Canadian myths about Spanish unemployment

Why has employment fallen more in Spain than in the rest of the euro area? Because output per worker has increased more.

Arturo Rodriguez/AP/File
People take part in a march against labor reforms in Madrid on Saturday, July 3. Facing a growing risk of a debt default, the Spanish parliament has quickly passed measures that make firing cheaper and even let companies talk their way out of collective bargaining agreements if times go bad.

Stephen Gordon at "the Worthwhile Canadian Initiative" blames the disproportionate job losses in Spain compared to the allegedly smaller differences in job losses between different American states, on the lack of fiscal federalism or alternatively monetary nationalism (the existence of national currencies).

First of all, Gordon's use of Fed districts are arguably misleading. If we look at data on the American state level you can see even bigger differences than between Euro area states. For example between May 2007 and May 2010, Nevada saw a 14% drop in employment while North Dakota saw an increase in employment by nearly 4% during the same period. Does that mean that Nevada should be sorry for having the U.S. dollar as currency instead of a "Nevada dollar"?

Secondly, I have discussed the Spanish situation before, and as I pointed out then, contrary to popular myth the drop in output has in fact not been bigger than in the rest of the euro area.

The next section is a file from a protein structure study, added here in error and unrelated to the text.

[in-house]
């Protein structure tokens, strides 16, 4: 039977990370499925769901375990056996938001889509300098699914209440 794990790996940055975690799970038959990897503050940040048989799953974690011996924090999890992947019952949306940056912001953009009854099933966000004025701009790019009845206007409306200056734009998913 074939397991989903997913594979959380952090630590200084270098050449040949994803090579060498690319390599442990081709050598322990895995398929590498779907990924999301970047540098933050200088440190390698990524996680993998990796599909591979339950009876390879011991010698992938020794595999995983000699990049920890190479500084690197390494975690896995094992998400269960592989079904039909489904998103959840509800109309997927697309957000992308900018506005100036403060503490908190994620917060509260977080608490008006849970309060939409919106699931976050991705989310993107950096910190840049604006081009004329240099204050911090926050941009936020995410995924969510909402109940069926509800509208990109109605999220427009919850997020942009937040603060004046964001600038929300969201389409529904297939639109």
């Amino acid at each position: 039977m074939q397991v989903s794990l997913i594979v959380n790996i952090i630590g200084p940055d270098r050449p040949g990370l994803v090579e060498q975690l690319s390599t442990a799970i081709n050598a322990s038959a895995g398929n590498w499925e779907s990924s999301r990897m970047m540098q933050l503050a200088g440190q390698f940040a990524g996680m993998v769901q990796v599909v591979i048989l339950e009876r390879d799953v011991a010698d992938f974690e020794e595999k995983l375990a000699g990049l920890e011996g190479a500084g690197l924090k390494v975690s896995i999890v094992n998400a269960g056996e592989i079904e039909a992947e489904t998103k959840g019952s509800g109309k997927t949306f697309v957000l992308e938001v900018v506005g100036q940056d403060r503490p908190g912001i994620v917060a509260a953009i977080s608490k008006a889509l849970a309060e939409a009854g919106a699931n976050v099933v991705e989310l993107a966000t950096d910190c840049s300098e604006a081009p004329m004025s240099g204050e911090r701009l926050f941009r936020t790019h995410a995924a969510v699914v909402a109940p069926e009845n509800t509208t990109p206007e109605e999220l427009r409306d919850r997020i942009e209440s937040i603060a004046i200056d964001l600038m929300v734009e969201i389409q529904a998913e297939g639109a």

Why then has employment fallen more in Spain than in the rest of the euro area? Well, because output per worker has increased more. There are in turn two main explanations for that obvious accounting identity truth. One that I discussed in the previous post: namely that during the boom a lot of immigrants with low productivity got jobs in Spain, something which contributed to a much stronger increase in employment than in output during the boom years. When the crisis came, these low productive immigrant workers lost their jobs first, something which meant a bigger drop in employment than in output.

The other reason for why output per worker has been stronger in Spain than elsewhere is that some other countries , most notably Germany, has paid companies to reduce working hours per employee rather than reduce the number of employees when demand falls. Regardless of what you think of the merits of this policy, it is not related to the issue of monetary unions. By contrast, Spain has not pursued such a policy.

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